The first part of the process consists in submitting the raw material to dry distillation at the lowest temperature at which the kerosene will volatilize, care being taken not to raise the temperature so long as tolerably-rapid evaporation continues, and the heat must not in any case be raised above 800º Fahrenheit, a the heat, if raised to the slightest perceptible red in daylight, would be so high as to defeat the whole object of the process, for a greatly increased production of gas would take place and the liquid product would be naphtha instead of kerosene. Whatever gas may be generated I employ for ilIuminating purposes in the ordinary manner and also as fuel for heating the still. For this dry distillation I have used large cast-iron retorts set in suitable furnaces for the evaporation, and “metal pipes or chambers surrounded by water for the condensation, of the vapor. The liquid products of this distillation are heavy tar and water or ammoniacal liquor, which lie at the bottom of the receiver and a lighter liquid, which floats above them. The heavy liquids and the light are separated by drawing off one or the other into another vessel by means of a cock, siphon, or otherwise. The heavy liquids may be utilized or disposed of advantageously, but they have no further connection with this process, and therefore I shall not here describe the mode in which I propose to utilize them. The light liquid is then submitted to redistillation at the lowest possible heat in a common still and condenser. The product of this redistillation is a light volatile liquid, which accumulates in the receiver, and a heavy tarry residuum left in the still, and which may be added to the heavy liquid impurities of the first distillate. The light liquid is transferred from the receiver to a suitable vessel or vat, and mixed thoroughly with from five to ten per cent of strong sulphuric, nitric, or muriatic acid, according to the quantity of tar present. Seven per cent is about the average quantity required; but any quantity is useful. I have enumerated three acids; but I gave the preference to sulphuric, although either of the others will answer very well. I also mix, with the liquid from one to three per cent of peroxide of manganese, according to the turbidness of the liquid, about two per cent being the average quantity required. It has the effect of facilitating greatly the precipitation of certain of the impurities which the liquid contains; but although useful I do not deem it essential. After these substances have been thoroughly mixed with the liquid by agitation it is allowed to stand from twelve to twenty-four hours without being disturbed, in order that the impurities may subside. The clear supernatant liquid is now separated from the impurities, both solid and liquid, that have settled to the bottom of the tank by drawing off either the one or the other into a separate vessel. I next mix the distillate with about two per cent by weight, of powdered and freshly-calcined lime. The latter by its powerful affinity for water will absorb it thoroughly from the liquid hydrocarbon, which always at this stage of the process contains it in a greater or less quantity. Lime by its alkaline properties will also neutralize any acid in the liquid. After the lime has been thoroughly mixed with the liquid by stirring the mixture is again distilled, care being taken to raise the heat gradually and slowly first to about 60° Fahrenheit, where it is kept by regulating the damper until all the vapor has passed over into the receiver that the liquid will yield at this temperature. This product or distillate is the “A” kerosene, and is drawn off from the receiver into an appropriate vessel. The heat is now raised by again drawing the damper to about 260º Fahrenheit, when vapors will again rise and he condensed in the receiver. As soon as the distillate ceases to flow at this temperature it is drawn off from the receiver into a separate vessel, and it constitutes the “B” kerosene. The heat of the still is now raised to about 360º Fahrenheit, when vapors will again rise and condense in the receiver. As soon as the distillate ceases to run at this temperature the process is complete. This last product is the “C” kerosene.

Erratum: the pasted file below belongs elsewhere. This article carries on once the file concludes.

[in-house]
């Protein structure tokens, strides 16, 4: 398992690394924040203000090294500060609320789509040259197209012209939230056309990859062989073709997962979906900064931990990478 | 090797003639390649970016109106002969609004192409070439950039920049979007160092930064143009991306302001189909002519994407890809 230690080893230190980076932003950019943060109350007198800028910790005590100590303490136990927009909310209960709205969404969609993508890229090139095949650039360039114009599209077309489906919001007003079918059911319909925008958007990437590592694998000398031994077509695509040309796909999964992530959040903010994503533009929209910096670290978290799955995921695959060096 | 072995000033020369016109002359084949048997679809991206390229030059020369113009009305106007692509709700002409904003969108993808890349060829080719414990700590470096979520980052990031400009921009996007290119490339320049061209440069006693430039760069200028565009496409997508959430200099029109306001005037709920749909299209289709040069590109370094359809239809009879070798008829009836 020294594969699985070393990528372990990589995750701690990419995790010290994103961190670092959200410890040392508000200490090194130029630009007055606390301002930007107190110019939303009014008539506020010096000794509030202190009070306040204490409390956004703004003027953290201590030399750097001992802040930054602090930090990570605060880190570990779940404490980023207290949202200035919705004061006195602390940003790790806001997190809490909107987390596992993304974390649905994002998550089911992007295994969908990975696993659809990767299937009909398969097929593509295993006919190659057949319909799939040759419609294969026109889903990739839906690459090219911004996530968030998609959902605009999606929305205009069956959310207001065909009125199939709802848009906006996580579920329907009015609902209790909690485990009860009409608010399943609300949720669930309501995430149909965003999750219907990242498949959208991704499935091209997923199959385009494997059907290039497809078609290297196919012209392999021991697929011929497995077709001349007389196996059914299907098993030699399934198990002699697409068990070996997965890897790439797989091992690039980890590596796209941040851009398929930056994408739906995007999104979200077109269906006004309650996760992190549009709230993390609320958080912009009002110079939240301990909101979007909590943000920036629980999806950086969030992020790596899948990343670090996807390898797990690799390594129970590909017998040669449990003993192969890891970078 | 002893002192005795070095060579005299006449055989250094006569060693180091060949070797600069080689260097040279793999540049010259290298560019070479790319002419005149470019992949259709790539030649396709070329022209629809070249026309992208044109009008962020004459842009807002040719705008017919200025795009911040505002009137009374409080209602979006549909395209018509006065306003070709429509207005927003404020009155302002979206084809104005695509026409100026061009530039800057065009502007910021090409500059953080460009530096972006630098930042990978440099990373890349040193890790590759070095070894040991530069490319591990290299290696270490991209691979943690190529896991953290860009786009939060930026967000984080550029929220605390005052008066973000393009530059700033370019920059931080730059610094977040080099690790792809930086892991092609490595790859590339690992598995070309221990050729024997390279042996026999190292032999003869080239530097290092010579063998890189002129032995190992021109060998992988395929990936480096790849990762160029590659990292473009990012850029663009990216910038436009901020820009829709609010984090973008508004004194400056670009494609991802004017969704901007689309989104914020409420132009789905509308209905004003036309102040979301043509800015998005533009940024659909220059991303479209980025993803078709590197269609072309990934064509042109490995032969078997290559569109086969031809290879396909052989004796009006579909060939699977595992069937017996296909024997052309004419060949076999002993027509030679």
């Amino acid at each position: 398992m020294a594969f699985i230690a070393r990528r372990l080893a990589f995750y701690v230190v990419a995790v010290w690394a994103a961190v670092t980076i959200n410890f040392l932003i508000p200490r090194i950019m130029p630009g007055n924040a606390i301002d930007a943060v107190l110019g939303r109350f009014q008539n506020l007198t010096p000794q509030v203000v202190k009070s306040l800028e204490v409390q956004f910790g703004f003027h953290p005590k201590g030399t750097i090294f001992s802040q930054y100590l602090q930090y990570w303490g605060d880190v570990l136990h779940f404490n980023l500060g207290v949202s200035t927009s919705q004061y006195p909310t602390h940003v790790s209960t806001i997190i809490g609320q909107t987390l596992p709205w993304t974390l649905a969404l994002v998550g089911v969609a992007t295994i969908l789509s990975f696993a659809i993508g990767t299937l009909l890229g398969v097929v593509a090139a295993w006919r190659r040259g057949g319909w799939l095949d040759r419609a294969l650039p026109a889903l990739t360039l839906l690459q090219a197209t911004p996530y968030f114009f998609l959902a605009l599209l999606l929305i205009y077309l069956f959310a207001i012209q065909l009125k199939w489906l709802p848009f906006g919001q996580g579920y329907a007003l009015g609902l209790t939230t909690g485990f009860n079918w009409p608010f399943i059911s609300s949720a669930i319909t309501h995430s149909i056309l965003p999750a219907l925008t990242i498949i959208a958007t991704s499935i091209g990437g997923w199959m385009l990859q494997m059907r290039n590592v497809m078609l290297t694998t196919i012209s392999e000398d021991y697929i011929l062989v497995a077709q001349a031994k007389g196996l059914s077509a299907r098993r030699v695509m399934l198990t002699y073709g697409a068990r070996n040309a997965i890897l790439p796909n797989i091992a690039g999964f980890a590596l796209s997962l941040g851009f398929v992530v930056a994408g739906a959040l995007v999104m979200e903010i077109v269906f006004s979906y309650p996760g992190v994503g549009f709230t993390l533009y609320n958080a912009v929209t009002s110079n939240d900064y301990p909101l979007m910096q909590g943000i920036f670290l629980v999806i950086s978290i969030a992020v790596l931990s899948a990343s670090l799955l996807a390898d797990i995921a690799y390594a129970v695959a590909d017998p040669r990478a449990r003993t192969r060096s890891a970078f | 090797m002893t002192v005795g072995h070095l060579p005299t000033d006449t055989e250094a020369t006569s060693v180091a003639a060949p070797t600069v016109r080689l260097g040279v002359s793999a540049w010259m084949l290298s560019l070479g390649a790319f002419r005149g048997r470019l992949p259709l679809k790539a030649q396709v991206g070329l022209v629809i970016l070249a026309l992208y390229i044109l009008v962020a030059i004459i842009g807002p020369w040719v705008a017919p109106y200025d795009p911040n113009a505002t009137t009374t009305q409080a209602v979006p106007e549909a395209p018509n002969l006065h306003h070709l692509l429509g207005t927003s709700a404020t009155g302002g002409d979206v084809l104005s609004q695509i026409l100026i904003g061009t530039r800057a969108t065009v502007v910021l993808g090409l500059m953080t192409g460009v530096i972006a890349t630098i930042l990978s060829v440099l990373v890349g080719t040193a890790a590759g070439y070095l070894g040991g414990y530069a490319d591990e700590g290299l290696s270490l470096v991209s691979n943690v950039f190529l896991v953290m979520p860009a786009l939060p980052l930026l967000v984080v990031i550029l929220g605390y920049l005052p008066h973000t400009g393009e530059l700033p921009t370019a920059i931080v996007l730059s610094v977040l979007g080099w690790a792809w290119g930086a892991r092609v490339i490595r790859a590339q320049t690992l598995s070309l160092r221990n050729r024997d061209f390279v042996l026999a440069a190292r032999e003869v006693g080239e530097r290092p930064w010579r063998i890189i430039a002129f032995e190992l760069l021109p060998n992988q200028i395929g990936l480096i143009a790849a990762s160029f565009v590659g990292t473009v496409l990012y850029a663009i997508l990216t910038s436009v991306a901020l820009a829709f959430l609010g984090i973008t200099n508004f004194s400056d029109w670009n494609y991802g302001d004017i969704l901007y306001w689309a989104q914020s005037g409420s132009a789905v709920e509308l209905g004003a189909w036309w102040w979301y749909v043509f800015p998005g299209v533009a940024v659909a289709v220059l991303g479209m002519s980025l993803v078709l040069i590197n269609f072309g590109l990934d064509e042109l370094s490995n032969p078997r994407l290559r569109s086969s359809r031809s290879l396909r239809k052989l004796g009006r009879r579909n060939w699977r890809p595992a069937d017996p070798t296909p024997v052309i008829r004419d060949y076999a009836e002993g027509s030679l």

The quantity of lime I have mentioned is the quantity I have found sufficient in all cases; but any quantity less than ten per cent would be useful. The lime as an alkali appears to exert a specific influence or effect which is indispensable to the good quality of the product. Neither soda nor potash can produce this effect in any form in which I have tried them, and I have made special and numerous effects to replace the lime with these alkalies.
To deprive the liquid of water, by freshly calcined lime is important, because, as I have discovered, water is highly injurious to the process and product, even in very small quantities, as it causes carbolic acid to pass over with the distillates, giving to them a creosotic odor, which is extremely offensive. It is one of the great and peculiar advantages of my process that the fluids which it produces have no disagreeable odor.
The boiling-points of the “A,” “B,” and “C” kerosene, as before stated, indicate approximately the temperature at which the boiling takes place. 10º or 20º increase of temperature might take place without producing any sensible effect upon the quality or character of the product, as no evaporation takes place at a temperature below that at which the first distillation begins, or between the first and second or second and third distillations, and a thermometer is not used for the purpose of regulating the temperature, as the observation and judgment of a skillful workman are sufficient.
Having claimed under separate specifications the “B” and “C” kerosene, I claim -
As a new manufacture or composition of matter for illuminating and other purposes, the liquid hydrocarbon herein described, which I denominate “A” kerosene.
In testimony whereof I have hereunto subscribed my name.
P. H. Watson.